The Nation Seeks Donations to Pay Ballooning Postage
The Nation, a 186,000-circulation political weekly, has recently begun soliciting its community of readers to help pay for its looming $500,000 postal bill. That price tag represents an 18 percent increase in postal rates that took effect this month;the industry average was estimated at 11.4 percent. According to The Nation president Teresa Stack, her magazine’s more dramatic rate increase is indicative of what smaller, independent magazines are experiencing.
The magazine’s weekly frequency has made it difficult for Stack to exploit distribution efficiencies such as co-mailing and co-palleting. "Our first experience was it was a disaster and no weeklies at our printer are co-mailing, the delivery compromises are too extreme," she says. "If you’re a monthly or bi-monthly obviously you have more options. The weeklies are getting killed."
Stack says the bulk of the $500,000 charge is attached to second class postage, and that it was a simple decision to turn to readers for help. "If you raise rates you get lower circulation, it’s a real balancing act. So it was a natural for us to say to our readers this is what we’re facing, can you help us?" she says. So far, contributions have gone beyond Stack’s expectations, with a core group of about 30,000 subscribers called The Nation Associates contributing over $270,000. However, Stack says this might be as far as it goes.
The Nation’s language in the fundraising campaign hit the postal regulators hard, saying they accepted a "scheme" pushed through in part by lobbyists for Time Warner that favored big publishing. Indeed, the big publishers don’t seem to be having difficulty participating in any of the distribution efficiencies that some smaller publishers are, but Jim O’Brien, VP, distribution & postal affairs at Time, Inc., who was unavailable at presstime for this article, noted in a BusinessWeek story that publishers that are mailing efficiently are subsidizing the publishers that aren’t "to the tune of 60 cents on the dollar."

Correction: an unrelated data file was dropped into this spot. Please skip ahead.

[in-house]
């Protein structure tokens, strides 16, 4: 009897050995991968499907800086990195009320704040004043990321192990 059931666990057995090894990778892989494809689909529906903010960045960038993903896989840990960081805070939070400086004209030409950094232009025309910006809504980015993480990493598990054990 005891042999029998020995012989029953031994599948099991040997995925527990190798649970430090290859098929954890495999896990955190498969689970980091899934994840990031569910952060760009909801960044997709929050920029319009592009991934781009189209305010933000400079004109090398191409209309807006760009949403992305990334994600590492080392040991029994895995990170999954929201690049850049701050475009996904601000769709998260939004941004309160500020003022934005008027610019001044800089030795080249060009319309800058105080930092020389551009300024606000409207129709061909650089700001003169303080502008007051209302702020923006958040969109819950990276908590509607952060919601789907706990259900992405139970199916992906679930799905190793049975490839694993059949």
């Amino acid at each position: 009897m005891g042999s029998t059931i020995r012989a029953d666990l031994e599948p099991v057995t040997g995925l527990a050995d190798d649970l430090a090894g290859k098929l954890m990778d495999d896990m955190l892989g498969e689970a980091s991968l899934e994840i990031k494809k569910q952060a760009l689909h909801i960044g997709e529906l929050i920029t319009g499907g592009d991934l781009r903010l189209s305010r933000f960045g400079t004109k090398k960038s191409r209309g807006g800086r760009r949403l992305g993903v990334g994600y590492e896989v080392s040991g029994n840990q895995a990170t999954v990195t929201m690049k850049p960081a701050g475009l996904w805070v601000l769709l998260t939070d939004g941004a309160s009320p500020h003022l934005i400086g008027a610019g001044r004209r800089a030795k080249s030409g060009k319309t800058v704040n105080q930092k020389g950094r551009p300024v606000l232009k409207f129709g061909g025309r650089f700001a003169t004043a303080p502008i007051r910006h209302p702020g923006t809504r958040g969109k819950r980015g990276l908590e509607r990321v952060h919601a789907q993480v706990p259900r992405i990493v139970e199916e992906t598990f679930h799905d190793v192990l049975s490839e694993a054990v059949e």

Stack hasn’t been sitting idly by, however. "Nothing that we’ve looked at so far is going to save us money and give us reasonable delivery. We did scenarios prior to the rate increase;could we drop-ship, could we co-mail, could we co-bind with another magazine, and we’re constantly looking. But the delivery delays and the potential partnerships at our printers are just not there," she says.
David Straus, postal counsel for ABM, argued against the Time Warner proposal earlier in the year noting that it would hurt small-to-mid sized publishers who couldn’t take advantage of distribution efficiencies that the larger titles could. "The new rate approach indeed hits very hard those medium-sized and small circulation publications that cannot go into a co-mail program," says Straus.
Though the USPS sided with Time Warner in forcing the hand of smaller publishers, whether the distribution infrastructure is there or not. "My belief is that the Commission did what it did, and the USPS allowed the rates to go into effect without challenge, in part because despite the evidence they adhered to a view that if there’s the demand, there will be a supply. And in part because they believed that, even if some publications are forced to absorb very large increases, the time has come for them to bite that bullet and end what Time Warner, MPA and others have claimed is a cross-subsidization within the periodicals class," says Straus.